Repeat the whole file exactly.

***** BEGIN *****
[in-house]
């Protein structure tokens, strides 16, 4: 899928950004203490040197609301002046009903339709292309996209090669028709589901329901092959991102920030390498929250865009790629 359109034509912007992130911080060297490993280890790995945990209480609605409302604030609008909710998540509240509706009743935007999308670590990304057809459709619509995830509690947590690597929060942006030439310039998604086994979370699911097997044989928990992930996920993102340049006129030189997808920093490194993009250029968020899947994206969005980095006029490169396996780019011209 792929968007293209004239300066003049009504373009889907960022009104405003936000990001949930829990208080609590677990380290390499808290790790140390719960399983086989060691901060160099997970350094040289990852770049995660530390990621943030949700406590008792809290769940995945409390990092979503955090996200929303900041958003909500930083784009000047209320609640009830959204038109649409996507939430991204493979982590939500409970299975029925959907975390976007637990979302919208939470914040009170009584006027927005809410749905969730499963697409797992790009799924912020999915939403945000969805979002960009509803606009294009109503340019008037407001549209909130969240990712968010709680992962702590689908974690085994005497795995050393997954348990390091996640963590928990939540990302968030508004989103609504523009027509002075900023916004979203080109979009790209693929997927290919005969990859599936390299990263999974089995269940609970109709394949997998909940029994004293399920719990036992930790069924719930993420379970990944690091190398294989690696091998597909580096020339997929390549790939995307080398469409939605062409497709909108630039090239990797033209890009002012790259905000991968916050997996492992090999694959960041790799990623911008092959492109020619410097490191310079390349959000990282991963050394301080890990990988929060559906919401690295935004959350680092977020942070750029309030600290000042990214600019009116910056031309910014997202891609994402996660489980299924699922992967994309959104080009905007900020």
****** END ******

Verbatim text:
[in-house]
């Protein structure tokens, strides 16, 4: 899928950004203490040197609301002046009903339709292309996209090669028709589901329901092959991102920030390498929250865009790629 359109034509912007992130911080060297490993280890790995945990209480609605409302604030609008909710998540509240509706009743935007999308670590990304057809459709619509995830509690947590690597929060942006030439310039998604086994979370699911097997044989928990992930996920993102340049006129030189997808920093490194993009250029968020899947994206969005980095006029490169396996780019011209 792929968007293209004239300066003049009504373009889907960022009104405003936000990001949930829990208080609590677990380290390499808290790790140390719960399983086989060691901060160099997970350094040289990852770049995660530390990621943030949700406590008792809290769940995945409390990092979503955090996200929303900041958003909500930083784009000047209320609640009830959204038109649409996507939430991204493979982590939500409970299975029925959907975390976007637990979302919208939470914040009170009584006027927005809410749905969730499963697409797992790009799924912020999915939403945000969805979002960009509803606009294009109503340019008037407001549209909130969240990712968010709680992962702590689908974690085994005497795995050393997954348990390091996640963590928990939540990302968030508004989103609504523009027509002075900023916004979203080109979009790209693929997927290919005969990859599936390299990263999974089995269940609970109709394949997998909940029994004293399920719990036992930790069924719930993420379970990944690091190398294989690696091998597909580096020339997929390549790939995307080398469409939605062409497709909108630039090239990797033209890009002012790259905000991968916050997996492992090999694959960041790799990623911008092959492109020619410097490191310079390349959000990282991963050394301080890990990988929060559906919401690295935004959350680092977020942070750029309030600290000042990214600019009116910056031309910014997202891609994402996660489980299924699922992967994309959104080009905007900020």